“Asian cuisine is not a different direction to I’ve always thought in,” says Chef Izu Ani, who counts Gaia, Carine and FIKA amongst his European cuisine-oriented outlets, alongside eponymous bakeries. “Now I’m bringing the focus to the cultures within Asia. I don’t just mean the Far East – we forget Asia is a big continent that has a multicultural food direction.” While the light, clean-lined restaurant has an Asian lean by ways of elegant architectural features, sophisticatedly lit nooks and garden feature, AYA relies on Chef Izu’s culinary DNA. “Food is all connected, all that changes is the pattern of the culture it comes from, which represents the way that culture lives.”
AYA – “beautiful” in Japanese or “miracle” in Arabic – is a showcase for those qualities as much as Chef Izu’s longstanding respect-rooted approach. “I’ve always been a big fan of Asian food for not only the cuisine, but for its meaning,” he says, referencing how it is often understood and treated with medicinal reverence. “They respect everything, and I’ve always had that respect factor in my cooking because without the product you can’t make anything happen. It’s the product which speaks of our philosophy of how we do things.”
Intelligent innovation, rather than novelty or market-demand creation, is also characteristic of Chef Izu’s menus, and AYA is a ready platform. “When I travel, I pick up ideas that I connect to the base of how I cook,” he explains. “This time I said, ‘let’s leave this playground large enough for us to keep reinventing, bring something back, something new to enjoy, something interesting to discover.’” It’s an homage to Asia that embraces pleasure and joy, rather veering overly serious and overworked. “It’s fun, and food should always be fun,” says Chef Izu. What AYA isn’t, however, is fusion. “Fusion is an aggressive act of trying to take something and interfere with it or gel it with something else,” he explains. AYA’s generous menu allows each region to have its own voice, with smartly – if unexpectedly – layered complementary elements, as with the surprise pairing of seaweed and taramasalata.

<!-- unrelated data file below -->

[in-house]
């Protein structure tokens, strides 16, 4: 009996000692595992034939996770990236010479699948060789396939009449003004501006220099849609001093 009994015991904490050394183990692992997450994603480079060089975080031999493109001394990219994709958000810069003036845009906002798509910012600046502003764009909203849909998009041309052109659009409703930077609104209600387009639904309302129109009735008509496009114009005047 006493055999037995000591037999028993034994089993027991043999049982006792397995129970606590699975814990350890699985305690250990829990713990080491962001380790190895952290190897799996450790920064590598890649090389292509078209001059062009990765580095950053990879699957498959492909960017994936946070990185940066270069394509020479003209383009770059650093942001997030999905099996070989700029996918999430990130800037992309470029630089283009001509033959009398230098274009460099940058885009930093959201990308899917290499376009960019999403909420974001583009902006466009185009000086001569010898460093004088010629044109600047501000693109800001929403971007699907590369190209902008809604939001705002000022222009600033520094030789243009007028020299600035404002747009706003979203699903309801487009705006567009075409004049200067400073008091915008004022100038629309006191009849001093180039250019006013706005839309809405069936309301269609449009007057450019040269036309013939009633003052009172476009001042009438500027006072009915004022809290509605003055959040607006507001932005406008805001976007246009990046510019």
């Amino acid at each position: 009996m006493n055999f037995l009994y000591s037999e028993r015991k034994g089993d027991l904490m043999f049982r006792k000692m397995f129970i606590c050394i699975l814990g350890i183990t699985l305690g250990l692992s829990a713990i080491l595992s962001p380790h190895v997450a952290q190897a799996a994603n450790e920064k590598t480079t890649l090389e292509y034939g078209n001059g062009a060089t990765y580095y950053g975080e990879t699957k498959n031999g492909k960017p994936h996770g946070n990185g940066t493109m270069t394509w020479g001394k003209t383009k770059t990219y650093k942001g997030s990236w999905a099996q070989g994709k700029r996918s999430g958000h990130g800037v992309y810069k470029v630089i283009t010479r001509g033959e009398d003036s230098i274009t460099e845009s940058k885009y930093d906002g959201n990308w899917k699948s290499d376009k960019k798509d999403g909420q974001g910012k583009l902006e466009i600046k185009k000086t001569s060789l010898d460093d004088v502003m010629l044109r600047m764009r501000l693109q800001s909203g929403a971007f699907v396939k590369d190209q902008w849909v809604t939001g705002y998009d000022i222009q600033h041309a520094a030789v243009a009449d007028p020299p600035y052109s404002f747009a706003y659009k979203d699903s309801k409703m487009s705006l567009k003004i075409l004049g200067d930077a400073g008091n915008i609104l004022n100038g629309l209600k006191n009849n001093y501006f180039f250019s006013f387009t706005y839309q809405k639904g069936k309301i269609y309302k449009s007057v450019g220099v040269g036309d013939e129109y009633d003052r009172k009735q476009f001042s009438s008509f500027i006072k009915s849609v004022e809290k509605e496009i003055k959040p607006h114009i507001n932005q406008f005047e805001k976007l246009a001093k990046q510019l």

The collection of influences speaks to the maturation of Dubai’s F&B scene and the need for a return to genuineness in the kitchen. “We have a separate sushi counter where Chef Yuki does omakase, which means ‘leave it to the chef’,” explains Chef Izu. “I’m bringing the quality ingredients but it’s not just me – it’s a collective, because Asia is a collective, so to do it right I need to bring in different talents, and I’ve partnered with people at the top of their game.” While eating sushi prepared by the hands of Chef Yuki has been hailed as the “cheapest form of traveling to Japan” by patrons, he also quips that his Arab pastry chef makes the best kunafa in Dubai – “No, the world!”
Championing tasty, quality and healthy food – how he classifies fine dining, rather than categorising it as special occasion fare – Chef Izu knows how to go dirty but stay clean, exemplified by dishes such as tiger prawns with aji Amarillo, shiso dressing and citrus salad; by keeping fried elements such as the calamari or his take on the Singaporean pepper crab delicately crispy and light; or serving a decadent brown butter ice cream with olive oil sponge and hazelnut crumble. “Fine dining can be a kebab as long as it’s good and healthy – food is the biggest investment we can make in our body, without our health we can’t do anything, so why not treat it with the utmost respect by feeding it with the right ingredients?”
This sense of authenticity, in concept, philosophy and execution, resonates throughout AYA’s culinary offerings, from the shores of Turkey through to the waters of Japan. “I want things to feel right – it’s touch, not just look,” he says. “You take our with your hand because there’s a different chemical reaction when it interacts with the natural enzymes that are connected to you. There’s no foreign body like a spoon or chopsticks between you. It’s an experience to be had.”